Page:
• Private sector lobbying on an issue that is deeply connected to a foreign government’s interests. Global companies often face commercial issues that are intertwined with governmental issues. For example, companies often have legitimate business reasons to lobby for or against sanctions on particular countries, or to encourage the United States to adopt specific trade policies directed at particular countries. It may seem natural to coordinate that lobbying with the government of the affected state, but working too closely with a foreign government or its agents can create FARA risks. What if the foreign government “requests” that you target your activities in a particular way? Even if your company has a scrupulous LDA compliance program, the LDA exemption may not be available if the activities principally benefit the foreign government, despite your own parallel commercial interest.
  • Requests from a foreign embassy, or from other foreign government officials, to arrange meetings or to provide strategic advice regarding a policy matter before the U.S. government. Depending on the particulars, including whether the advice is rendered within the United States, it is possible that advising on influencing U.S. policy or public opinion could trigger registration. Arranging meetings also likely would trigger registration.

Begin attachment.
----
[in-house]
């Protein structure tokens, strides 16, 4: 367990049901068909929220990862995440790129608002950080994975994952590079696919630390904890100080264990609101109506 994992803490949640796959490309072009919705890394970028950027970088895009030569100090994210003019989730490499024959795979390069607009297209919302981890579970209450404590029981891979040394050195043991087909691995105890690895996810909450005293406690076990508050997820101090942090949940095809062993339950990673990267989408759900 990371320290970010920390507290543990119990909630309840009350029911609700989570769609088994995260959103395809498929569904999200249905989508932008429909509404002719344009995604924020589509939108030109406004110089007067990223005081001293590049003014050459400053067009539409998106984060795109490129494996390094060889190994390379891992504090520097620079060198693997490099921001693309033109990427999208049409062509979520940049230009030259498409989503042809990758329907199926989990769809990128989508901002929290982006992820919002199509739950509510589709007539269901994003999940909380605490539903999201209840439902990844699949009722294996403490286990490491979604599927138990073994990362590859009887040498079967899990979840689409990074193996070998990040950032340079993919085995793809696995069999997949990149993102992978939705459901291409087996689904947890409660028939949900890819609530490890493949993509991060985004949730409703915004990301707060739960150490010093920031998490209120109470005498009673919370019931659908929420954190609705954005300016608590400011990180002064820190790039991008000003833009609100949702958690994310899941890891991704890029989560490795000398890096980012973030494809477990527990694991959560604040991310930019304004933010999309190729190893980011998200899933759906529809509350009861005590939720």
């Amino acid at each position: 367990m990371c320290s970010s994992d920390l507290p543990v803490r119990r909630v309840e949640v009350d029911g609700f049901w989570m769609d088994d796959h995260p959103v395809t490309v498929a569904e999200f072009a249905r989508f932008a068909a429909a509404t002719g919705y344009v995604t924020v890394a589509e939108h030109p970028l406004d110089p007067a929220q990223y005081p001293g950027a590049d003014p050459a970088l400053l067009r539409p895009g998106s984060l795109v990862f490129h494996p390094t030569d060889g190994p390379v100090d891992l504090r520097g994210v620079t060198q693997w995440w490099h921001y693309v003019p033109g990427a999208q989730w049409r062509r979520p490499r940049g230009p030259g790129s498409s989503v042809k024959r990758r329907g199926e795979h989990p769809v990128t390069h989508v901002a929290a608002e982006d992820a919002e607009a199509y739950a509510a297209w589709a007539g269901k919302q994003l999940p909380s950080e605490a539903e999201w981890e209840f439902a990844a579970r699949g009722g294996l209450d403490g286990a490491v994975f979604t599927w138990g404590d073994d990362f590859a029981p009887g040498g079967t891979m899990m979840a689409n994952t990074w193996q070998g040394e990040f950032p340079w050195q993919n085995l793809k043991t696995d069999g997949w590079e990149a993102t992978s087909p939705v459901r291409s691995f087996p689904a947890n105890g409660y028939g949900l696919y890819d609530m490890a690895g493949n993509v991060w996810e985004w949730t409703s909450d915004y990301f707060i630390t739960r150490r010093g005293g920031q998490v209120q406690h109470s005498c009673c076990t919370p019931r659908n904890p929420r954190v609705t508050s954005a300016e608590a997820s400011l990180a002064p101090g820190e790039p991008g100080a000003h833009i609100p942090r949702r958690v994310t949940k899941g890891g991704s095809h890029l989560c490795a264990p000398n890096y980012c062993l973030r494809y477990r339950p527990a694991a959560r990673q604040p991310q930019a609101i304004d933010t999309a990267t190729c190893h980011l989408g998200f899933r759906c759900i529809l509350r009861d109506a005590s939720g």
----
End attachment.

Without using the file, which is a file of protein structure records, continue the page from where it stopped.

• Business development activities involving foreign clients. It is not unusual for law firms, public relations firms, consulting firms, and government contractors that do business around the world to be asked by foreign clients for favors, such as making an introduction to officials or thought leaders in the United States, providing advice on a dispute with the U.S. government, or helping with media relations or other staff support for a client’s visits in the United States. While these may seem like routine client relations activities meant to strengthen relationships, they could trigger FARA registration, depending on the circumstances.